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An Actor’s Gun Use in Films Correlates to His Box-Office Bankability

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Bruce Willis aims a gun as others duck for cover in a scene from the film 'Mercury Rising,' 1998. (Universal/Getty Images)
Bruce Willis aims a gun as others duck for cover in a scene from the film ‘Mercury Rising,’ 1998. (Universal/Getty Images)

 

Guns kill. But they don’t kill an actor’s career, that’s for sure.

An interactive graph sheds new light on the strong and (depending on what you think of firearms) disturbing link between how often an actor handles a gun in his movies and that actor’s bankability.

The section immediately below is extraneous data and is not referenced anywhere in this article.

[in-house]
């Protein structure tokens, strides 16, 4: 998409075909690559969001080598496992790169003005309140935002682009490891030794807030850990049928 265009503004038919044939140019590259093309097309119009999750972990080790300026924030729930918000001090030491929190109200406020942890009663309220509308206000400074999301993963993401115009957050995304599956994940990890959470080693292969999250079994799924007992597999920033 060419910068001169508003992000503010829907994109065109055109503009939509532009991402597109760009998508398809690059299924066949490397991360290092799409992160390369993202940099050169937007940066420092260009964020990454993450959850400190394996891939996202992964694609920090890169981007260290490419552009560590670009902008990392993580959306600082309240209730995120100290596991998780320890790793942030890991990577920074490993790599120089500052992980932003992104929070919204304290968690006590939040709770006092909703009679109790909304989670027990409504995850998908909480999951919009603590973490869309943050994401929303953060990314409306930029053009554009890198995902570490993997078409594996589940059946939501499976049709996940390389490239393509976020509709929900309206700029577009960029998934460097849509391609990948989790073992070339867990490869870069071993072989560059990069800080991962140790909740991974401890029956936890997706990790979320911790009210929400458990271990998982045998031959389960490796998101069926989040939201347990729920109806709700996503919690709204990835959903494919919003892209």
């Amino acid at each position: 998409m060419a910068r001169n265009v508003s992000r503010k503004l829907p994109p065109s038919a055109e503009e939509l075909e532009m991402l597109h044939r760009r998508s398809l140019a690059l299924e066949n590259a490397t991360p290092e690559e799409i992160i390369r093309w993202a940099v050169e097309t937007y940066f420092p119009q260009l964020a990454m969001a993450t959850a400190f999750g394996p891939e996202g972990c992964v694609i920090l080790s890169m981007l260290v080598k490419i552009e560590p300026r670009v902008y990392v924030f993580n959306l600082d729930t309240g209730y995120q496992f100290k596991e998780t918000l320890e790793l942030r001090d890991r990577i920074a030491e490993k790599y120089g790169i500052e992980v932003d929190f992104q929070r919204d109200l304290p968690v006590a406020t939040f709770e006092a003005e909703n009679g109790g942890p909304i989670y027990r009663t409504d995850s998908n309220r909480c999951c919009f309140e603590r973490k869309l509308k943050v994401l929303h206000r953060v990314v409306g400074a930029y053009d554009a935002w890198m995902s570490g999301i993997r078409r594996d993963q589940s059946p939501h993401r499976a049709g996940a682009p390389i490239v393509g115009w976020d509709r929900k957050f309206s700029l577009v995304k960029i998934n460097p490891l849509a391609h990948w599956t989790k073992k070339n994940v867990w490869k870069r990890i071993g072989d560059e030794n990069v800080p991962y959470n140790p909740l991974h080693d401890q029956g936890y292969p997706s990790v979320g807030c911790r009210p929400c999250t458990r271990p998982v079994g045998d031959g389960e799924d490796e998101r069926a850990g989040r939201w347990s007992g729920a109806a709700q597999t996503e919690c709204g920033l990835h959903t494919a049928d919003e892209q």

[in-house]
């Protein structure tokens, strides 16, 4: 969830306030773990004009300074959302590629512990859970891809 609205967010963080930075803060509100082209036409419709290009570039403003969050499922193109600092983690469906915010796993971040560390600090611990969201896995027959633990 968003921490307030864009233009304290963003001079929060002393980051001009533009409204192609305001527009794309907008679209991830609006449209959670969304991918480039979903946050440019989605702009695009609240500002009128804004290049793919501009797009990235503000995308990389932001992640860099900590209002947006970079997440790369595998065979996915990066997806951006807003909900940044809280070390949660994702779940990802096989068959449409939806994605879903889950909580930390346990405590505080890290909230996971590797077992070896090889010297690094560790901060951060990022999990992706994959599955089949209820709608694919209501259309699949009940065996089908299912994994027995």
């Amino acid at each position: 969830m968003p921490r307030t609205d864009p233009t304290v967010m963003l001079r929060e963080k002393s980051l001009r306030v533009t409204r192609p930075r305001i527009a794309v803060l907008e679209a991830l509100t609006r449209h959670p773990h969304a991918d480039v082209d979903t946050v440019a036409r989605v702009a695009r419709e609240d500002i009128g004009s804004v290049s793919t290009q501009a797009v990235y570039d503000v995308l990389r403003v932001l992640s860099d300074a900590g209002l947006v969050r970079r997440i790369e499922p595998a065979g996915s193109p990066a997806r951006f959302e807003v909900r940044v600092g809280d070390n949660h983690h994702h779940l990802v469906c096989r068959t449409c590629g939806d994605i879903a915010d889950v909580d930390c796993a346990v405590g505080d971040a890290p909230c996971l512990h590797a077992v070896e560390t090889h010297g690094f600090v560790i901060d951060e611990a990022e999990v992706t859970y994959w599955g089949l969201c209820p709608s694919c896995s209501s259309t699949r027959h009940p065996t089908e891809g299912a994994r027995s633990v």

In the embedded chart below, The Economist compared the number of gun models an actor averages per movie to his Ulmer score, which measures an actor’s ability to draw financing—a.k.a. his bankability.

In general, the more guns an actor totes per movie, the more bankable he is.

 

However, there are outliers. Will Ferrell and Tom Hanks, for instance, have packed relatively few pistols in their careers (7 and 13, respectively) yet boast extremely high Ulmer scores—higher than those of gun magnets like Denzel Washington, Bruce Willis, and Al Pacino.

Julia Roberts and Keira Knightley have also proved quite bankable with little to no gun use on the silver screen.

On the other hand, no actor on the graph has a high gun-use rate and a low Ulmer score. Meaning, while some actors have done boffo box office without guns, no actor has bombed time and again by shooting guns.

You can draw your own conclusions by viewing the fully interactive graph here. (Be sure to drag your cursor over the unlabeled dots to view other actors’ gun-to-Ulmer ratios.)